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What actually sets Eneloop apart?
  • May be just capacity? Nope.

    or maximum output current? Nope.

    Eneloop different in how consistent its quality is.
    On how it can hold charge for long time.
    And how much times he can take charge without significant capacity drop.

  • 11 Replies sorted by
  • I use a lot of batteries, and a few years a go I bought a bunch of different brands to test them out. They were mostly garbage except for the Eneloops, so I just bought those. I think early on, they focused on quality and consistency. I never ran the test again, so I really have no idea if there are better ones out there, plus I bought so many of them and they are still working.
    I guess I will try some IKEA ones, why not?

  • @DrDave

    Can send us few different new ones and we can make tests, we have proper equipment in US also.

  • I have a bunch of Amazon Basics rechargeables (and a number of Eneloops that I bought before) - for the price, even if the Amazon batteries only last about 1/3 as long as Eneloops, I'll be doing OK.

  • A little off-topic: what about Ni-Zn batteries? I've been testing them lately, and I'm quite satified.

  • I made some durational sound recordings with black Eneloop pros in my Olympus LS-10. The recorder ran for over 12 hours in -8C and still had at least 20% capacity left. Not too bad. If I could get the same batteries for 1/5th the cost that would be great.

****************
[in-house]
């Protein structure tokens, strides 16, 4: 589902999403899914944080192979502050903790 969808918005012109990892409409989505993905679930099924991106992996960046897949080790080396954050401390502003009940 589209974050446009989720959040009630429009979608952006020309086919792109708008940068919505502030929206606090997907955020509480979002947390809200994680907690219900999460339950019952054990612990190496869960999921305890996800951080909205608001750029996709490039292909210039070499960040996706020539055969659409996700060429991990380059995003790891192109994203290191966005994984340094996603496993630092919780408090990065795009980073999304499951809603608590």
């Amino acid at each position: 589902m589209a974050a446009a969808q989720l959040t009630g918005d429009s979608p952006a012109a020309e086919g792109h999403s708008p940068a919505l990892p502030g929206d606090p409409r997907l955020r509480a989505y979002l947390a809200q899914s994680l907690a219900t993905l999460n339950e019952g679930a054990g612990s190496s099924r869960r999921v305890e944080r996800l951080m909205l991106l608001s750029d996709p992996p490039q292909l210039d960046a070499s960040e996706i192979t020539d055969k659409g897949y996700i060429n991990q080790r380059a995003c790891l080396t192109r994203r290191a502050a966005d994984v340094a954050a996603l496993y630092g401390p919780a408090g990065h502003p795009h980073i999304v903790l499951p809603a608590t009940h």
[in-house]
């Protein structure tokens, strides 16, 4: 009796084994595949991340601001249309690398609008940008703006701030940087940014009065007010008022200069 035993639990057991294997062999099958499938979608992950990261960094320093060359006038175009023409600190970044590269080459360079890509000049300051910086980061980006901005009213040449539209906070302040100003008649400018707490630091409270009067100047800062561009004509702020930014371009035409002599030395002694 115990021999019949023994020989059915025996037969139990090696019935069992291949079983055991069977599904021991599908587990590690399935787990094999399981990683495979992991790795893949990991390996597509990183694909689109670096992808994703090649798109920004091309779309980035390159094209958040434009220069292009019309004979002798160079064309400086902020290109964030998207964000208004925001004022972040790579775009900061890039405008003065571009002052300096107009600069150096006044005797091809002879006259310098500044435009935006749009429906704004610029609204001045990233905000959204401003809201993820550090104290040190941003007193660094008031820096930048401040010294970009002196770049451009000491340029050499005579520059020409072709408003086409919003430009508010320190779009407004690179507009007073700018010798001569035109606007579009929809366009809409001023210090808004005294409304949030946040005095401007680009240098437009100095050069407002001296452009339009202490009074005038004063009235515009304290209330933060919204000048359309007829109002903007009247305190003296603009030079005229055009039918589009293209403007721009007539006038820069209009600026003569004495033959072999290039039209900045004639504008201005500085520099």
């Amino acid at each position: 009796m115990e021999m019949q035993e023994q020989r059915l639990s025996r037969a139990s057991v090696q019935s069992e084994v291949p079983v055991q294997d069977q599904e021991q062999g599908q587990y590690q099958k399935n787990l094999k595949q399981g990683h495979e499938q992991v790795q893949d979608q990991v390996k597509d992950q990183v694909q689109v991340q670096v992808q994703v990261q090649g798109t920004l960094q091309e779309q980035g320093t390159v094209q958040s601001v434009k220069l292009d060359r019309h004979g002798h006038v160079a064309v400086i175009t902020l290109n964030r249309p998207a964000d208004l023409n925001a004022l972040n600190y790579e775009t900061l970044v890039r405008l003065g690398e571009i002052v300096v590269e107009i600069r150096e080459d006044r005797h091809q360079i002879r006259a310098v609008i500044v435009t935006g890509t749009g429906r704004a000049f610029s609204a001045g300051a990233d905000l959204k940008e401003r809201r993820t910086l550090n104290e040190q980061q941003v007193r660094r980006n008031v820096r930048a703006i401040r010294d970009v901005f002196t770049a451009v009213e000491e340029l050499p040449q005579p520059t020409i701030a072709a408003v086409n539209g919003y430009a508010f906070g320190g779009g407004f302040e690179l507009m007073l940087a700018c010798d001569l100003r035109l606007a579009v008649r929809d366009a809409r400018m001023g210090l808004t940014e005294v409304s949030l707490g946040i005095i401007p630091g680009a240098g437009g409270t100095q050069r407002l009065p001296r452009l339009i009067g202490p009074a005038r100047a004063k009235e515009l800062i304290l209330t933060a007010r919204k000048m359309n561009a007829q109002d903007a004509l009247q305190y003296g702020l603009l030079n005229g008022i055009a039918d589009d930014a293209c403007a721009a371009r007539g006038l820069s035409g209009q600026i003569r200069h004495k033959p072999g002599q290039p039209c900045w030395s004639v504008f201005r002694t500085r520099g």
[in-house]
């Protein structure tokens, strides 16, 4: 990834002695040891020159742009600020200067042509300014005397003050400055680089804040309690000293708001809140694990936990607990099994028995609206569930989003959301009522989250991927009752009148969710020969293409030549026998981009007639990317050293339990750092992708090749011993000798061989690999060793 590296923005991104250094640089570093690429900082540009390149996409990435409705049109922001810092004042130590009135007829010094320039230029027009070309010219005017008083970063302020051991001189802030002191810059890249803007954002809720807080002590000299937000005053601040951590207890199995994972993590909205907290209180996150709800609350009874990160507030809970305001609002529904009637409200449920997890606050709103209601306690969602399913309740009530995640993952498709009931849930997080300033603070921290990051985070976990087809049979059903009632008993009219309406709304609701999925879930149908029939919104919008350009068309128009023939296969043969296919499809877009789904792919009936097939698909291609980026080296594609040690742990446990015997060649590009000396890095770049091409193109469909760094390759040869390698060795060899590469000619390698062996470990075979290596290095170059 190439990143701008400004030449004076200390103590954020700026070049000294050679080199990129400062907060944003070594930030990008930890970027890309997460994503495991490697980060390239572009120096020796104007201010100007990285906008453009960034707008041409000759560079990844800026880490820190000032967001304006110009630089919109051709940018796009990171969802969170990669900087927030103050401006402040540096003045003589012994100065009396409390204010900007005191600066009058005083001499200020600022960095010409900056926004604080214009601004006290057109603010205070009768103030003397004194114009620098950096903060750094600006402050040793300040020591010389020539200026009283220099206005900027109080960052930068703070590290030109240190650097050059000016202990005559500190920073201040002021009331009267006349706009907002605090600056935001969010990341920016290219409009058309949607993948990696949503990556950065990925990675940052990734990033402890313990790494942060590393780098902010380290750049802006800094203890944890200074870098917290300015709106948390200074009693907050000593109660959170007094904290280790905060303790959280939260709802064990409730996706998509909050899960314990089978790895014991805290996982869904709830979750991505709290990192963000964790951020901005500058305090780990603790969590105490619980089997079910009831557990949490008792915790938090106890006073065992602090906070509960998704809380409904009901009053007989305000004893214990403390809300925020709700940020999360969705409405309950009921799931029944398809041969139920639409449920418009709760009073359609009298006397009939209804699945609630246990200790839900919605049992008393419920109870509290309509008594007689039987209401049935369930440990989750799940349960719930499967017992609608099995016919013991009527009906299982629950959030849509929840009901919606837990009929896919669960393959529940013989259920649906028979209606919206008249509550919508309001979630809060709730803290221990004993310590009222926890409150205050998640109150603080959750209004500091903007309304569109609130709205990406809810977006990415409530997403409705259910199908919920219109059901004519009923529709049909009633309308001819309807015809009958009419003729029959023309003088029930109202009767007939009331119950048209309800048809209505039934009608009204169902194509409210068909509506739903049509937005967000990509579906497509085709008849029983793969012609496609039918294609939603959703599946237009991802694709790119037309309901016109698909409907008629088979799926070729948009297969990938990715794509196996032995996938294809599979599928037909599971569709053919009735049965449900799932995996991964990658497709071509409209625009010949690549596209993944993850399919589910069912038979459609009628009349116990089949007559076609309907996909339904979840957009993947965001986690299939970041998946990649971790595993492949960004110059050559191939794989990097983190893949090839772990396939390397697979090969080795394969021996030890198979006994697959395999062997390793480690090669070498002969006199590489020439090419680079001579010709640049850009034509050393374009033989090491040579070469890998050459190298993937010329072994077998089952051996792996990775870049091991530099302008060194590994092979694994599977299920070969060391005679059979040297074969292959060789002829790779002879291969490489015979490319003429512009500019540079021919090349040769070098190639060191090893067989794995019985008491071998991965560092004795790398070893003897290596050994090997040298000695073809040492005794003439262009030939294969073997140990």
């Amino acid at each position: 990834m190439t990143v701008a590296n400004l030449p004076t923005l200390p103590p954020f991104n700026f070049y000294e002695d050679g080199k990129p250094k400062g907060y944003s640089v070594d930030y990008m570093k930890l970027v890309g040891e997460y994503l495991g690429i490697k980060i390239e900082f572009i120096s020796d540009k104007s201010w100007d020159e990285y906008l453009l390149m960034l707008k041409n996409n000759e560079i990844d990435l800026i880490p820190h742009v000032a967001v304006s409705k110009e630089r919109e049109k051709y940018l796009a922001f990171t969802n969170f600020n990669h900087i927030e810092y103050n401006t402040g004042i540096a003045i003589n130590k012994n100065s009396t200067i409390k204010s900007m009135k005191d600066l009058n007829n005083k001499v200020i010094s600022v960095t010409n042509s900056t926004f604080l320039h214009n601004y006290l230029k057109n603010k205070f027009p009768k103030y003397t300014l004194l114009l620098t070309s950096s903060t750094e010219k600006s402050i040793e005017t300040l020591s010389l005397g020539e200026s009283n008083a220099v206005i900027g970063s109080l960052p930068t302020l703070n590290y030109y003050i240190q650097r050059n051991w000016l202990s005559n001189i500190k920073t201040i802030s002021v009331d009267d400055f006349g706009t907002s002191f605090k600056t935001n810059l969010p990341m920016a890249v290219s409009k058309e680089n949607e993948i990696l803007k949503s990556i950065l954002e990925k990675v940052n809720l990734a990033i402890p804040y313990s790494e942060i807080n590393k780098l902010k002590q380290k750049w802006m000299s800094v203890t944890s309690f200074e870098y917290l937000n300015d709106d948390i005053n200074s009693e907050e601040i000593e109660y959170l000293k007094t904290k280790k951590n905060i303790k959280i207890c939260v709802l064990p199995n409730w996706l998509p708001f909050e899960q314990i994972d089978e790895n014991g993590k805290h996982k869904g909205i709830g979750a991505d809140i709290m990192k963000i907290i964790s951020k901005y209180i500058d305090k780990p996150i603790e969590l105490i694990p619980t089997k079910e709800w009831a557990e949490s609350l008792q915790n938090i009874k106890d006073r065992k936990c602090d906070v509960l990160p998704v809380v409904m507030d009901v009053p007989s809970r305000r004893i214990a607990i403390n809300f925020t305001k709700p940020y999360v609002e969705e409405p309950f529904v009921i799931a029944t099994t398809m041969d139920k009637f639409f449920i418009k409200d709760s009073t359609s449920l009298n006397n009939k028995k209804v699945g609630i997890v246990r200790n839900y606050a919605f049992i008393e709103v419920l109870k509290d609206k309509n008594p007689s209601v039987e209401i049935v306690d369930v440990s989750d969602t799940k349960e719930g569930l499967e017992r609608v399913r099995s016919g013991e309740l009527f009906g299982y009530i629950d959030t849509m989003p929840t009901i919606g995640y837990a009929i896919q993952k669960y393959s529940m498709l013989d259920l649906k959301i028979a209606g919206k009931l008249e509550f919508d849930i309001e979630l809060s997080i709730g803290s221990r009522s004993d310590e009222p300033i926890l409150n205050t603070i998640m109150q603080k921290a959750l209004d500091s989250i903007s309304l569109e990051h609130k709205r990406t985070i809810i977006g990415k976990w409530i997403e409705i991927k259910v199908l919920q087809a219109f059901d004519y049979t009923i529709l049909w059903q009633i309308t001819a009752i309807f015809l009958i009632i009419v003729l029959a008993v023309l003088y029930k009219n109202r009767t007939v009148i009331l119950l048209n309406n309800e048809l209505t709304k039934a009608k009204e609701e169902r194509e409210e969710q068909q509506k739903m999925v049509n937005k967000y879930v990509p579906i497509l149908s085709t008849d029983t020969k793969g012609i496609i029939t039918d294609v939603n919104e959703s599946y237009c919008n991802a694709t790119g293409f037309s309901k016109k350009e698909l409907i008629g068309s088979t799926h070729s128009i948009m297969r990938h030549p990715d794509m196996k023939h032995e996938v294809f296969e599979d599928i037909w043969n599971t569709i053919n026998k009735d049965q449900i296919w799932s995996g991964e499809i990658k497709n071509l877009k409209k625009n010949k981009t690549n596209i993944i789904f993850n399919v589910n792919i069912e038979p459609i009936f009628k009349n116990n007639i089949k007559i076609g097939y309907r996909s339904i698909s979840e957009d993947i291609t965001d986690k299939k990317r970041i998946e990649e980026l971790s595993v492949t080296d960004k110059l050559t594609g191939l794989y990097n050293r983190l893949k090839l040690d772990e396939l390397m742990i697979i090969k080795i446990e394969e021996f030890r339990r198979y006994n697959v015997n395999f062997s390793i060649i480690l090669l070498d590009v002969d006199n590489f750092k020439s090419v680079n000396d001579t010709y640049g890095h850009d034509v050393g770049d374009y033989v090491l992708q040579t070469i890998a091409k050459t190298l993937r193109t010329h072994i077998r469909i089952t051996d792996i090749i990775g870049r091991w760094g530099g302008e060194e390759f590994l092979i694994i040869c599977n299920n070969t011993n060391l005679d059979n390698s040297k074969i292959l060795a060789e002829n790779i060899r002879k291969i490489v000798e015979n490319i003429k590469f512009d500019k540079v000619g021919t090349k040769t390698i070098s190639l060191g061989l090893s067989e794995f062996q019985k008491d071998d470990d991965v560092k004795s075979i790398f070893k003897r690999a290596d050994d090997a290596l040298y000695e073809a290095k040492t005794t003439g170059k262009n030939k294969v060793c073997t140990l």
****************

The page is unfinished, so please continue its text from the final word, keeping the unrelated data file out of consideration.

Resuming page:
• @davjd ni-zn have slightly higher voltage than alkaline, naturally discharge faster, have a significantly lower number of charging cycles, and for whatever reason don't use mAH as a rating. They're good for devices that need alkaline voltage and have protected circuits for the slightly higher voltage

  • Went into London Ikea after seeing this, almost none left of AA 2450mah. Bought 8. Had to charge them up as they were at about 50%. Using them in mouse and keyboard, still 100% after one week. There was another guy looking for same batteries, he’d also seen the videos.

  • There was another guy looking for same batteries, he’d also seen the videos.

    I wonder how long until a price spike on IKEA AA batteries! :-o :-/ :-(

  • Much more pro test of Ikea Ladda (In Russian)

    In short - main difference is that IKEA can't be charged with same current as Panasonic.

    Recommended current is only 0.1C, Panasonic Pro is 0.6C (if your charger can do it).

    Also Panasonic discharge per one year is 15% max, IKEA for less than one year is around 30%.

    Note that normal Eneloops only 30% per 5 years.

    So, it is not a copy of Eneloops.

  • I dont have proper internet access right now but my understanding is eneloop factory was separated from the panasonic eneloop buyout due to Japanese antitrust laws. Apparently this factory is owned by Fujitsu and pops out all sorts of branded LSD cells (including their own). If it's an AA or AAA LSD cell made in Japan it's a former Eneloop cell. The current Made In China Eneloops aren't nearly as good (from evidence provided on the Internet).

  • @independent

    As far as I see tests it is not true.

    Actual capabilities are different, so it is different products.